Prepare for a K-shaped recession with Winners & Losers

Recessions almost always take policymakers by surprise. They are focused on their computer models, and don’t look out of the window to see what’s happening. This time around they face a double surprise – a major recession, and then a recovery that leads into a New Normal. There is no going back to the Old Normal of the BabyBoomer-led SuperCycle.

As the chart shows, the consensus still believes that recession is unlikely. And even those who are worried about it, are still confident that it will be very short and V-shaped, as in 2020. Oil prices will fall, and financial markets quickly bounce back.

Nobody is really thinking about the 3rd alternative – that we move into recession, and then emerge into a New Normal world of much greater uncertainty:

  • Growth will become much more cyclical as geopolitics and energy security become key issues
  • Ageing populations mean that absolute levels of growth will be much lower than in the past
  • And in the short-term, we now have to cope with the arrival of the 4 Horsemen of the Apocalyse


US Treasury Secretaries and central bank governors are always the last people to see what is happening. Thus it is no surprise that the current Treasury Secretary, Janet Yellen, was supremely confident earlier this month:

“I have confidence in the Fed to get inflation under control without causing a recession. And I see a good strong economy that, even with inflation and the problems that the Russia/Ukraine situation is causing, I believe the economy will do well this year.”

Yet as the chart confirms, oil prices are currently well above the 3% of global GDP that normally leads to recession. And as I noted here a month ago, when the Ukraine invasion began:

“Wars launched by paranoid autocracies aren’t usually like video games with a defined (and quick) beginning and end. And Putin’s war has already led to unprecedented financial sanctions on Russia and its ruling oligarchs.”

Consumption is 70% of the US economy. And the latest data from the Univesity of Michigan’s Consumer Sentiment survey confirms the risk, as the chart shows. It is already at the 1990 level – which led to recession – and is likely headed lower.

The big difference from 1990, 2020 and today is that inflation is soaring around the world – due to supply chain chaos, and rising energy prices. So central banks are finally being forced to refocus on inflation, and raise interest rates into a recession.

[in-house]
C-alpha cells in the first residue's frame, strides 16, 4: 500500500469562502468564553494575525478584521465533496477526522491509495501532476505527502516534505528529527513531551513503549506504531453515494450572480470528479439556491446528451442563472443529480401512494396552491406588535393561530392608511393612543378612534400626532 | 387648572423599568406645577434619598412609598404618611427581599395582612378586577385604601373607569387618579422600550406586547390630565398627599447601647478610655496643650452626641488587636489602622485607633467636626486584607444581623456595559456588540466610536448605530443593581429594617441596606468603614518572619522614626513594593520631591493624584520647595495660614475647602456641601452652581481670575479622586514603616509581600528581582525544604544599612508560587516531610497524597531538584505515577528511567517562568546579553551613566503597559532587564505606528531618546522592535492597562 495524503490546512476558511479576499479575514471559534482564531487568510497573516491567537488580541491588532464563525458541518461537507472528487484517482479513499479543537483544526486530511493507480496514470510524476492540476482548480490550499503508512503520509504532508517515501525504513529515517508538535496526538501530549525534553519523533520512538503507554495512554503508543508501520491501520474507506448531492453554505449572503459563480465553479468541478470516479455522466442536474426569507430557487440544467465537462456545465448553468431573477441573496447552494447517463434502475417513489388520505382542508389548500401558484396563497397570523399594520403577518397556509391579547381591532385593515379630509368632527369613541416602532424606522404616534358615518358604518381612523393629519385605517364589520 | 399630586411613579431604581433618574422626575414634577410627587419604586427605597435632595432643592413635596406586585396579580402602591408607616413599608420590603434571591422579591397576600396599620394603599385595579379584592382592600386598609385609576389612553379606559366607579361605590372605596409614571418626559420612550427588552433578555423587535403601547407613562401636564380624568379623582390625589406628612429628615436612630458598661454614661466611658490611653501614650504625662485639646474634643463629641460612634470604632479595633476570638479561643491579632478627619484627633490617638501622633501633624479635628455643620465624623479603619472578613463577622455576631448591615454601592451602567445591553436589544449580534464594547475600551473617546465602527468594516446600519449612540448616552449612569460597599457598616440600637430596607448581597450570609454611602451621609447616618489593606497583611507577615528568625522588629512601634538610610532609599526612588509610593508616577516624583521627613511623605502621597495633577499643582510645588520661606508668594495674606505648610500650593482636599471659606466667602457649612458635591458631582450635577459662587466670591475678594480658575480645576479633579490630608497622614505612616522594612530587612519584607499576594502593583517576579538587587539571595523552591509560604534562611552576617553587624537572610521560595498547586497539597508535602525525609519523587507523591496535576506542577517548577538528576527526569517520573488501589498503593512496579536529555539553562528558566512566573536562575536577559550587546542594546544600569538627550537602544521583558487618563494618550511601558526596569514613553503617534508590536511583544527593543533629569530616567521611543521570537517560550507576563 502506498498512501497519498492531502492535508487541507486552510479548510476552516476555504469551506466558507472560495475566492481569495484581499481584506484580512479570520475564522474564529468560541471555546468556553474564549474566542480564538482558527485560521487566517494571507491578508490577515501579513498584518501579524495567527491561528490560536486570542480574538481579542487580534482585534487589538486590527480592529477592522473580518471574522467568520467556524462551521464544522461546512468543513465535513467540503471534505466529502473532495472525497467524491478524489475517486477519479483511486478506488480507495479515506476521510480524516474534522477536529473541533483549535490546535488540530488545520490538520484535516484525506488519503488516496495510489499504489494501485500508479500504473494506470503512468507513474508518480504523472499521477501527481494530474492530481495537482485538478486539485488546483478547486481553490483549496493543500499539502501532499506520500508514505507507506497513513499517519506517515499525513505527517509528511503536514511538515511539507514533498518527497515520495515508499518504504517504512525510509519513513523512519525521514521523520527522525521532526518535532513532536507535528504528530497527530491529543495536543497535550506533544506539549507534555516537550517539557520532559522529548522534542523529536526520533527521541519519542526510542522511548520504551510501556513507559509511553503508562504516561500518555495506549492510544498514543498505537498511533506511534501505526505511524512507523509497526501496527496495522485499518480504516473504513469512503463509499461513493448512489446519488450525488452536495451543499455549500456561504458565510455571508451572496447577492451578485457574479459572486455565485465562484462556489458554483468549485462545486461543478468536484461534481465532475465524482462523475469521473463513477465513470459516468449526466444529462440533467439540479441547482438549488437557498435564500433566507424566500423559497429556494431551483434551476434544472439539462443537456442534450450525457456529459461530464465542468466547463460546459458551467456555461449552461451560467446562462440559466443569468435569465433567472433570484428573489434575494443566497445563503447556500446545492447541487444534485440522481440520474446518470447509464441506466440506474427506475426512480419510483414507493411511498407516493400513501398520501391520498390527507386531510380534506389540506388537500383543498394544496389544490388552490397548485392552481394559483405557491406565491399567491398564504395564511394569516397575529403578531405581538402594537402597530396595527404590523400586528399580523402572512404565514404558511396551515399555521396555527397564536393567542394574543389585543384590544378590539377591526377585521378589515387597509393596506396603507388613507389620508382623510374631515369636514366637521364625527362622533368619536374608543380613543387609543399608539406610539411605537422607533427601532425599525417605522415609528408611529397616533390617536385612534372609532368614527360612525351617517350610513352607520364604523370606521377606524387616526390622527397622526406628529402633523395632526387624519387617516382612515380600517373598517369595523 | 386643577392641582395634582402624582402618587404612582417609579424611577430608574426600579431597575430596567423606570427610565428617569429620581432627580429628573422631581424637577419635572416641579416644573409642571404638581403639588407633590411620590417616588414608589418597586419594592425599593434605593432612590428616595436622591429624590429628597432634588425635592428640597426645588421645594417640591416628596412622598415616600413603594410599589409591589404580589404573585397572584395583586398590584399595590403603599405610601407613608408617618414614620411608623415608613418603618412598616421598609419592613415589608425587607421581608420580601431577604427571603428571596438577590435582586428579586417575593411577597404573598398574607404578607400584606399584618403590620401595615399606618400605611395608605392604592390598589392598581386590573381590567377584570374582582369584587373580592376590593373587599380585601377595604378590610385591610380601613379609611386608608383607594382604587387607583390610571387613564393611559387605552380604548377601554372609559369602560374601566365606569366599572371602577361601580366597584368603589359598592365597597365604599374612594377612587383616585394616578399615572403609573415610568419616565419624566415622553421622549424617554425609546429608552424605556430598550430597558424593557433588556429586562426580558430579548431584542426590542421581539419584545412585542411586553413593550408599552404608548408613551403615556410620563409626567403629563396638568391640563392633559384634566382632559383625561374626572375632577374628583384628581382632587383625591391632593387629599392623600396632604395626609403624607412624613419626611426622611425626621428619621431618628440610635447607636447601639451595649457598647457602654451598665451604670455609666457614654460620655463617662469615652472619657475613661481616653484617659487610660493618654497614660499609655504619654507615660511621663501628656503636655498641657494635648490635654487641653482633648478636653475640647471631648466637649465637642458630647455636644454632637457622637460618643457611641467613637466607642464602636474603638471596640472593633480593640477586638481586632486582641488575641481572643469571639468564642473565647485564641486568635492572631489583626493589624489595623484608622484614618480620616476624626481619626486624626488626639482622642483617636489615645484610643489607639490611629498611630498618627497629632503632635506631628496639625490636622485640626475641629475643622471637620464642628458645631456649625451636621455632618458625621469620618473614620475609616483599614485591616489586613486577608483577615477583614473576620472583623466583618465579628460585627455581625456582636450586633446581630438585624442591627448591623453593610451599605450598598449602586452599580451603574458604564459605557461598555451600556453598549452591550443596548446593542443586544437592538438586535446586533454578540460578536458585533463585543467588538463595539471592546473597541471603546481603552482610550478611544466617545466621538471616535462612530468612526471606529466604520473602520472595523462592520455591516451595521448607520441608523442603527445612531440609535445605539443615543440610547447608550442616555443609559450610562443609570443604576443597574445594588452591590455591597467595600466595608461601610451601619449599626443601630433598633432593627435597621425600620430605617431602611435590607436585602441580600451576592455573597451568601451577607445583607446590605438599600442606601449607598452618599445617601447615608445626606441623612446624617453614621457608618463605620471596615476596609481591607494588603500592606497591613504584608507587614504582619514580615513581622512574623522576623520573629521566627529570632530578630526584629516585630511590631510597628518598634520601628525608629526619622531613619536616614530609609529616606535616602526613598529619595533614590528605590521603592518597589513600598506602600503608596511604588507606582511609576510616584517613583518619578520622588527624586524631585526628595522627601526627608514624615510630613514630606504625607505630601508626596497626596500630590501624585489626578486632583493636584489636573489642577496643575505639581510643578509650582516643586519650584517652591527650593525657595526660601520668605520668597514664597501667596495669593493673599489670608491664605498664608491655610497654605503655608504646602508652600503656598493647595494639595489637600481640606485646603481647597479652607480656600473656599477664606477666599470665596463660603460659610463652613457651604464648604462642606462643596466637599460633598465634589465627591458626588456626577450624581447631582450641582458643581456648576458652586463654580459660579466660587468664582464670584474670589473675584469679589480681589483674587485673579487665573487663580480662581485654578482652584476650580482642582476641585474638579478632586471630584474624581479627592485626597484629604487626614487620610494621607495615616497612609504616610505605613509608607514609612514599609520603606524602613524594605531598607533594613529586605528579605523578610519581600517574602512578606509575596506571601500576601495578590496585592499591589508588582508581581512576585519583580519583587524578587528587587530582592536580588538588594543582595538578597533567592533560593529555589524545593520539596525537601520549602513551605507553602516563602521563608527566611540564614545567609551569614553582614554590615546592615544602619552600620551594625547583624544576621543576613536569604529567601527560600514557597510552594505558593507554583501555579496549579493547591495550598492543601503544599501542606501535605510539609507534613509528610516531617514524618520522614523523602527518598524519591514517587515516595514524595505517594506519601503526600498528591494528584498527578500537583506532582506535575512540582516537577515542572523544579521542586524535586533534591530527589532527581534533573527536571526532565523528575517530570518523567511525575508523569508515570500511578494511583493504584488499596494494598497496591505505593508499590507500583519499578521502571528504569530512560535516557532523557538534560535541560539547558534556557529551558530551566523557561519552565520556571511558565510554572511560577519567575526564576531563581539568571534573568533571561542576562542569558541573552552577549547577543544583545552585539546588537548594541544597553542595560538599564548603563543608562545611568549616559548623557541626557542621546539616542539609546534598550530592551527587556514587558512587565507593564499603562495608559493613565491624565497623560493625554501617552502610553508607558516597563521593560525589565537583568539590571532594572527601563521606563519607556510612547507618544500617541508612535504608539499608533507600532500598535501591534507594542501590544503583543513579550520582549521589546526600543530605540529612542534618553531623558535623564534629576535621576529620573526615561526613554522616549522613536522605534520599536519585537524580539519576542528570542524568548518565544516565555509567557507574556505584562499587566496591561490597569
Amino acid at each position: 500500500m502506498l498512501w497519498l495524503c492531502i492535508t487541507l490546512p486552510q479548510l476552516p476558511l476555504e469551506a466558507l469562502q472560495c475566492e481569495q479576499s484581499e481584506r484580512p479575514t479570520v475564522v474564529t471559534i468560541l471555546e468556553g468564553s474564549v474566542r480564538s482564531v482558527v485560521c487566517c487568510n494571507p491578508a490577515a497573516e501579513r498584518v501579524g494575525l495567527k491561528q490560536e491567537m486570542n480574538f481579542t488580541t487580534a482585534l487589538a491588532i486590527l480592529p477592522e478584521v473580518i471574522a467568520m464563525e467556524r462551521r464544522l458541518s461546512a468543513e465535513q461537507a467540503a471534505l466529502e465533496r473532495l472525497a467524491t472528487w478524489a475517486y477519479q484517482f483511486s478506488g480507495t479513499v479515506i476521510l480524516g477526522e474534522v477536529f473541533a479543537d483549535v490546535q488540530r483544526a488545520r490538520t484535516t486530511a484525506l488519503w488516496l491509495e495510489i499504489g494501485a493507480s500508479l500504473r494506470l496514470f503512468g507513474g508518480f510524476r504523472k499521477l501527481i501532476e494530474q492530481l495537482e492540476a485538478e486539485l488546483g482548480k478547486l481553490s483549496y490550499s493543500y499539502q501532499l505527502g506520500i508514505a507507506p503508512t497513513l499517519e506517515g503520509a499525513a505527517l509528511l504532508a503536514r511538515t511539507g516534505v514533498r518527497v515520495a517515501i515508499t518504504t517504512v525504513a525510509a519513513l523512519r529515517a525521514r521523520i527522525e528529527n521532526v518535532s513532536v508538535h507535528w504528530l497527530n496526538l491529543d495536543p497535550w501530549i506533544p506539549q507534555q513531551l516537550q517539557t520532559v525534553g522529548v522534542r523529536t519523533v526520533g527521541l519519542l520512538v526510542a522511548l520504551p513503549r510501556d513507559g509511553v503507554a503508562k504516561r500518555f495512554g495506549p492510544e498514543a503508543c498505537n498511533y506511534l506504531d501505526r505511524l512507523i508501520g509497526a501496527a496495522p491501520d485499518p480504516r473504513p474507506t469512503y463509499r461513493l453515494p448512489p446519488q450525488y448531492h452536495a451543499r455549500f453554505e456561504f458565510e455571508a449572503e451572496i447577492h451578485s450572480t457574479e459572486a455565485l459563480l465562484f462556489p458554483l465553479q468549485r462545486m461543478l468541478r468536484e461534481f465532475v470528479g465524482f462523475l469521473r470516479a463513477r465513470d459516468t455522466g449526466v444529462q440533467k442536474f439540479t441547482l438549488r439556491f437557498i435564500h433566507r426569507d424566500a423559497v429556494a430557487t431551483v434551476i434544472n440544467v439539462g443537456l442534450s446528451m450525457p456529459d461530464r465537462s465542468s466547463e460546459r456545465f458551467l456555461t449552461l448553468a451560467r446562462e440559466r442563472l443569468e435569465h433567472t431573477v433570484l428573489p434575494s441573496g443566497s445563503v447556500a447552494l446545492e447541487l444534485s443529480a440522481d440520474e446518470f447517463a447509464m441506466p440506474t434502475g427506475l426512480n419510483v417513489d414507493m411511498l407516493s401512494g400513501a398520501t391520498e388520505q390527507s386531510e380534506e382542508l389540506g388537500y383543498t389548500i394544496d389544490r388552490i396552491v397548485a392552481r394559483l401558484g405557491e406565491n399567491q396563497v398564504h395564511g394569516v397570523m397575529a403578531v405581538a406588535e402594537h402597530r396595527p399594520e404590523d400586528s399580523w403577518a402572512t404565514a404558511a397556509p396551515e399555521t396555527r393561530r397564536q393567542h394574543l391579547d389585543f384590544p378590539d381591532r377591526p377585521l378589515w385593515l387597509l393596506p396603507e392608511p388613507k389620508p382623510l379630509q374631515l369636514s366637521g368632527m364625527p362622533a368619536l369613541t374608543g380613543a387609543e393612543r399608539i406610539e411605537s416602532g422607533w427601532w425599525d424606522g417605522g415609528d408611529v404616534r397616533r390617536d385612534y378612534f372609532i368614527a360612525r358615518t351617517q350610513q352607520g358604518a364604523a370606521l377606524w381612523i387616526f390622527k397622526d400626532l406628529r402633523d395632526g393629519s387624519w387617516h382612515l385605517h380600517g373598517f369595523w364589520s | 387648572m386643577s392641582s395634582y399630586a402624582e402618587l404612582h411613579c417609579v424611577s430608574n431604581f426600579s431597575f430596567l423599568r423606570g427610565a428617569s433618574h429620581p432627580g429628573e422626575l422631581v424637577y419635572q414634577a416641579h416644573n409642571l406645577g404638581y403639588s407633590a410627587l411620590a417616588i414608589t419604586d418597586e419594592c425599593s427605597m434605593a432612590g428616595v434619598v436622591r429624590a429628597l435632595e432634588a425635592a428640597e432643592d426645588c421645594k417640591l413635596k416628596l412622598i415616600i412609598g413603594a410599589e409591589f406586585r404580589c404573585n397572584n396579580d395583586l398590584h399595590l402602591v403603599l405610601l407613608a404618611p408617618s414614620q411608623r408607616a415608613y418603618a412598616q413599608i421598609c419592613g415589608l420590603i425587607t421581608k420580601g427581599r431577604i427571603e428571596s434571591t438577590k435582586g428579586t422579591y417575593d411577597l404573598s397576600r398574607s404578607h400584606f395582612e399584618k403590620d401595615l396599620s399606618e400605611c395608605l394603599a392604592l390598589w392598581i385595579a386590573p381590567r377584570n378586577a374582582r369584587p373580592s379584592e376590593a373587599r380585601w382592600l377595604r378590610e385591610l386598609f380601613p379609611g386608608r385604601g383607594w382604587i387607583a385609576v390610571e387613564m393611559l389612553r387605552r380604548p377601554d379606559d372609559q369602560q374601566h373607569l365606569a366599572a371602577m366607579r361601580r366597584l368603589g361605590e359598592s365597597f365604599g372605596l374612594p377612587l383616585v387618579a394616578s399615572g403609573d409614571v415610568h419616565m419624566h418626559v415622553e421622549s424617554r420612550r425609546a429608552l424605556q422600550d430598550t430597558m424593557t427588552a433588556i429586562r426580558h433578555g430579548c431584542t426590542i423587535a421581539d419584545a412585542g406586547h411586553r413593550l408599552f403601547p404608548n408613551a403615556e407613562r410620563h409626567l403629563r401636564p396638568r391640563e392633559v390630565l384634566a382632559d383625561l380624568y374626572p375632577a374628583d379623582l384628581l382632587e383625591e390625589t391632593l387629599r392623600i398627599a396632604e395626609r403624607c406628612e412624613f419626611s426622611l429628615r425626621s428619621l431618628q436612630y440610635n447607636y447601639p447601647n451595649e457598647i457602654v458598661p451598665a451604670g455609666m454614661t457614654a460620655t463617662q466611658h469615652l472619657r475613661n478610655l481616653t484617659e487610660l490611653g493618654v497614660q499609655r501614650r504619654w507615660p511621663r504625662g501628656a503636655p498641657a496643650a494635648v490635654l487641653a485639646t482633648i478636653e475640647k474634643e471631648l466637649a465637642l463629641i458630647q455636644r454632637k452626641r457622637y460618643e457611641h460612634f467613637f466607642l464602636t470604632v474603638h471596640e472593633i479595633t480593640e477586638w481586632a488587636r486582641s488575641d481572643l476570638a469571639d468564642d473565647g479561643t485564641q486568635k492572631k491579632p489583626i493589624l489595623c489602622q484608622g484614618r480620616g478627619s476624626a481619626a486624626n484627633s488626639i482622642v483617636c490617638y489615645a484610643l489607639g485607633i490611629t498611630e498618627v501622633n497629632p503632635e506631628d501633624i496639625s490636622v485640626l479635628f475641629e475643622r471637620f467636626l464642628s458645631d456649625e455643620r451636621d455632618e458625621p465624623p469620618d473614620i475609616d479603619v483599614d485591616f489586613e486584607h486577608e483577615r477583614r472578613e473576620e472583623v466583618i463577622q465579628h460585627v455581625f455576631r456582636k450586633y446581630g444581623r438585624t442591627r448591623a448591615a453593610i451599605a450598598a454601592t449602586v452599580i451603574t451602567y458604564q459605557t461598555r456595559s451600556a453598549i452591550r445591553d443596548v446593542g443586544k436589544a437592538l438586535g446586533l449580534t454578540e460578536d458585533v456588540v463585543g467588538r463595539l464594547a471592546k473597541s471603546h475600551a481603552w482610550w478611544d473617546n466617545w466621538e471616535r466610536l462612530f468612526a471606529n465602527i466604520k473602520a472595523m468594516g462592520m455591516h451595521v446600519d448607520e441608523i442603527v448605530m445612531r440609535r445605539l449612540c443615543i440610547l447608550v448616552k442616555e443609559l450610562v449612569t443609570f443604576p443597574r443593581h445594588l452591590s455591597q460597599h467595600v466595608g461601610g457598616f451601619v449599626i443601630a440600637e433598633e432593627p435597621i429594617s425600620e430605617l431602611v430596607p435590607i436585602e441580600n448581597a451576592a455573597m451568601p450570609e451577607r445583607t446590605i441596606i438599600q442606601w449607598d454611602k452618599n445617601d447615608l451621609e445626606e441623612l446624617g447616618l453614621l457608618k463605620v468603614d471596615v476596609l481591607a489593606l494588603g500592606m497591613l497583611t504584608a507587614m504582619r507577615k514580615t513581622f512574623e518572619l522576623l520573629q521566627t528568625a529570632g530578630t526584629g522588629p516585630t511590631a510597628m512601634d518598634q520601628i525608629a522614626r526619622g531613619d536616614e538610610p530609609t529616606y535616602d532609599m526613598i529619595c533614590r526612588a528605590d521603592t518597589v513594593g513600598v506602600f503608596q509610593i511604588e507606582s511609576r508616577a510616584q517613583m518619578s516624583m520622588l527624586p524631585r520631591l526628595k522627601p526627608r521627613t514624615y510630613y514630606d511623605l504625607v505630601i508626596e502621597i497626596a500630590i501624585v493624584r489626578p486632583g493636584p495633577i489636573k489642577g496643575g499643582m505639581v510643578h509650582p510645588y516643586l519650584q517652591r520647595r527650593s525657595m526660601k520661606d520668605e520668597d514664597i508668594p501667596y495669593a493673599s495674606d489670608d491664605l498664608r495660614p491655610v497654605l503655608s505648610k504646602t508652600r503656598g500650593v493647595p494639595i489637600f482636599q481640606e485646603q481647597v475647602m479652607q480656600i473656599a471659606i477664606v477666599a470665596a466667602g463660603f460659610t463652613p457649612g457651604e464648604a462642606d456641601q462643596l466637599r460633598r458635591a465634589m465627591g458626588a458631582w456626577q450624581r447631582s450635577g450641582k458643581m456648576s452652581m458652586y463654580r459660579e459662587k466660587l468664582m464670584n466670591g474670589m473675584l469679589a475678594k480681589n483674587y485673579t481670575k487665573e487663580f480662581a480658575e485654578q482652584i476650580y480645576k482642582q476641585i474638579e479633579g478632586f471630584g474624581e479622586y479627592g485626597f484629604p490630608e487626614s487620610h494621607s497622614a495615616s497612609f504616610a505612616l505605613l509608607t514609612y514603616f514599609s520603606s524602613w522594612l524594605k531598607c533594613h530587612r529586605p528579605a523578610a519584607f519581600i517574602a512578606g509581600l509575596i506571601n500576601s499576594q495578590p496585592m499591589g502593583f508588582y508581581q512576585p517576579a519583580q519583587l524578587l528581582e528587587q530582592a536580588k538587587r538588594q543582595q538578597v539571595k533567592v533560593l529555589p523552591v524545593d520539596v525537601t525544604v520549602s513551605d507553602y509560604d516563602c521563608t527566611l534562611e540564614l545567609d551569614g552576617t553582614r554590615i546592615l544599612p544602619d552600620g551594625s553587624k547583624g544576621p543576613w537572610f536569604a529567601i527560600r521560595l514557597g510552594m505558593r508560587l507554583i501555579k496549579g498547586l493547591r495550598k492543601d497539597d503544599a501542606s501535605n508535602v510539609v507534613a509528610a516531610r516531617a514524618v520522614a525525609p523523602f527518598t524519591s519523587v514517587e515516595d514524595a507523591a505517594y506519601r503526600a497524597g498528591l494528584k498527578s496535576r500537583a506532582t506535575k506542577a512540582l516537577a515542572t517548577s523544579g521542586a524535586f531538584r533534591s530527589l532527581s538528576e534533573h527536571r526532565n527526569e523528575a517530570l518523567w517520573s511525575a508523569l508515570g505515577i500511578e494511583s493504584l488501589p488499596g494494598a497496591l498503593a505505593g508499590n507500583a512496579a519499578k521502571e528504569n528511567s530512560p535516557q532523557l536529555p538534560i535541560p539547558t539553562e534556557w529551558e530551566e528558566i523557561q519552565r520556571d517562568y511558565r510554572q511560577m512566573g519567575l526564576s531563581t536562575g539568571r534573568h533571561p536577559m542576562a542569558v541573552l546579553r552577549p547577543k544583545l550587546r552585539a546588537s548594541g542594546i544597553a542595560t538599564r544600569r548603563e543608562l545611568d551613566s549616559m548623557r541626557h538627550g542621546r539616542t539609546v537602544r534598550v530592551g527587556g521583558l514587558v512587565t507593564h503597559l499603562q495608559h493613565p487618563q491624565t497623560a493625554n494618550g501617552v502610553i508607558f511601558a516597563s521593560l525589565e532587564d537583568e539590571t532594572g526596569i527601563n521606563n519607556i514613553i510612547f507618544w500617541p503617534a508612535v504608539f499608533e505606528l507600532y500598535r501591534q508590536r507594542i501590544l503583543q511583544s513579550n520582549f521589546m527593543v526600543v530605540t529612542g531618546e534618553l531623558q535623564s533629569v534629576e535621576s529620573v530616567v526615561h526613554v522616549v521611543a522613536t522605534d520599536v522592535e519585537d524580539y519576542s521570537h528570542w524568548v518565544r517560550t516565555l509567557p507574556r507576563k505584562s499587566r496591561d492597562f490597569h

This hasn’t happened since the early 1980s, and won’t be good news for financial assets.

Stocks and house prices are selling at record valuations. People were able to borrow seemingly unlimited amounts of cash, at near-zero rates. But already, the US 30-year mortgage rate has risen by 2/3rds to 4.42%, from 2.65% in January last year.


The SuperCycle was unique in history. It was the NICE period, with Non-Inflationary Constant Expansion. Geopolitics became less important, as everyone was able to get their share of the “bigger economic pie”. But now it is going into reverse:

  • China’s real estate bubble was key to the post-2008 recovery. But now it is bursting with average high-yield debt yields at a record 32.9%. The Ukraine invasion is causing further, major disruption, with widespread sanctions on Russia
  • And as discussed here last week, it is leading to major changes in global energy markets. Germany is moving completely away from its dependence on Russian supplies of gas and oil
  • Growth will also be much slower in the New Normal due to today’s ageing populations. The central banks’ stimulus programmes were effectively an attempt to support consumption by “printing babies” as discussed here many times. But that folly is now over.

And in the meantime, very sadly, we have to cope with 3 of the 4 Horsemen of the Apocalypse – the Covid pandemic, war in Ukraine, and now the threat of Famine.  

The Our World in Data chart shows that nitrogen fertiliser feeds half the world’s population And now fertiliser prices are becoming unaffordable for many farmers, due to record-high natural gas prices. Plus, Ukraine/Russian supply 29% of the world’s wheat – and their planting will now be disrupted.

We are facing a K-shaped recession. Companies and investors have a difficult time ahead. They not only have to navigate a potentially major downturn. But they also have to completely reposition their portfolios for the New Normal world that will follow.